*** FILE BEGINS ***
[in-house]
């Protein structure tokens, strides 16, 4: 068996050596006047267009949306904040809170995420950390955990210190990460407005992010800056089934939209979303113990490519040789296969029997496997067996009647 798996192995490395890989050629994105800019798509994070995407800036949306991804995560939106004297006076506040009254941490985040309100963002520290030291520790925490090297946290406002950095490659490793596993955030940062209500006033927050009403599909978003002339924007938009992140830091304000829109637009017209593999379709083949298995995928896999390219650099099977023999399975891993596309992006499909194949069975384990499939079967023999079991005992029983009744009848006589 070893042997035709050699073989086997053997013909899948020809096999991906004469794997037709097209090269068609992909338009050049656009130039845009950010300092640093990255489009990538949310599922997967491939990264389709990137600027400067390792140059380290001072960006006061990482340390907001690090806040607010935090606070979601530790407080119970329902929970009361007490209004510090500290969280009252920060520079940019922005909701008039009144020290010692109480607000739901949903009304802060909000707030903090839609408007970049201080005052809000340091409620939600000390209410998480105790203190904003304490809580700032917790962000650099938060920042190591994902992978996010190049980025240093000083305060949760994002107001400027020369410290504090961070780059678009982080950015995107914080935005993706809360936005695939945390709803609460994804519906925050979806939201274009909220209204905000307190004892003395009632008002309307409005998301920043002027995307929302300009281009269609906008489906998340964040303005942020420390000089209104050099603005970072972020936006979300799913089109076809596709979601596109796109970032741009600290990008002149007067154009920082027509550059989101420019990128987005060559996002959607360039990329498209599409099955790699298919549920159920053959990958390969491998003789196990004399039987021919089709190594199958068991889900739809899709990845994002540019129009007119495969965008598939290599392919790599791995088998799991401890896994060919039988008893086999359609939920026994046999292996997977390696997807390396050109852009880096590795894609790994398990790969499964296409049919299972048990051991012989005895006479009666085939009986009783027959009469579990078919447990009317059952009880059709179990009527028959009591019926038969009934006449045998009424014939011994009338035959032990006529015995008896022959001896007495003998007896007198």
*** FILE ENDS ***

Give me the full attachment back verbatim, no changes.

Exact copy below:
[in-house]
């Protein structure tokens, strides 16, 4: 068996050596006047267009949306904040809170995420950390955990210190990460407005992010800056089934939209979303113990490519040789296969029997496997067996009647 798996192995490395890989050629994105800019798509994070995407800036949306991804995560939106004297006076506040009254941490985040309100963002520290030291520790925490090297946290406002950095490659490793596993955030940062209500006033927050009403599909978003002339924007938009992140830091304000829109637009017209593999379709083949298995995928896999390219650099099977023999399975891993596309992006499909194949069975384990499939079967023999079991005992029983009744009848006589 070893042997035709050699073989086997053997013909899948020809096999991906004469794997037709097209090269068609992909338009050049656009130039845009950010300092640093990255489009990538949310599922997967491939990264389709990137600027400067390792140059380290001072960006006061990482340390907001690090806040607010935090606070979601530790407080119970329902929970009361007490209004510090500290969280009252920060520079940019922005909701008039009144020290010692109480607000739901949903009304802060909000707030903090839609408007970049201080005052809000340091409620939600000390209410998480105790203190904003304490809580700032917790962000650099938060920042190591994902992978996010190049980025240093000083305060949760994002107001400027020369410290504090961070780059678009982080950015995107914080935005993706809360936005695939945390709803609460994804519906925050979806939201274009909220209204905000307190004892003395009632008002309307409005998301920043002027995307929302300009281009269609906008489906998340964040303005942020420390000089209104050099603005970072972020936006979300799913089109076809596709979601596109796109970032741009600290990008002149007067154009920082027509550059989101420019990128987005060559996002959607360039990329498209599409099955790699298919549920159920053959990958390969491998003789196990004399039987021919089709190594199958068991889900739809899709990845994002540019129009007119495969965008598939290599392919790599791995088998799991401890896994060919039988008893086999359609939920026994046999292996997977390696997807390396050109852009880096590795894609790994398990790969499964296409049919299972048990051991012989005895006479009666085939009986009783027959009469579990078919447990009317059952009880059709179990009527028959009591019926038969009934006449045998009424014939011994009338035959032990006529015995008896022959001896007495003998007896007198």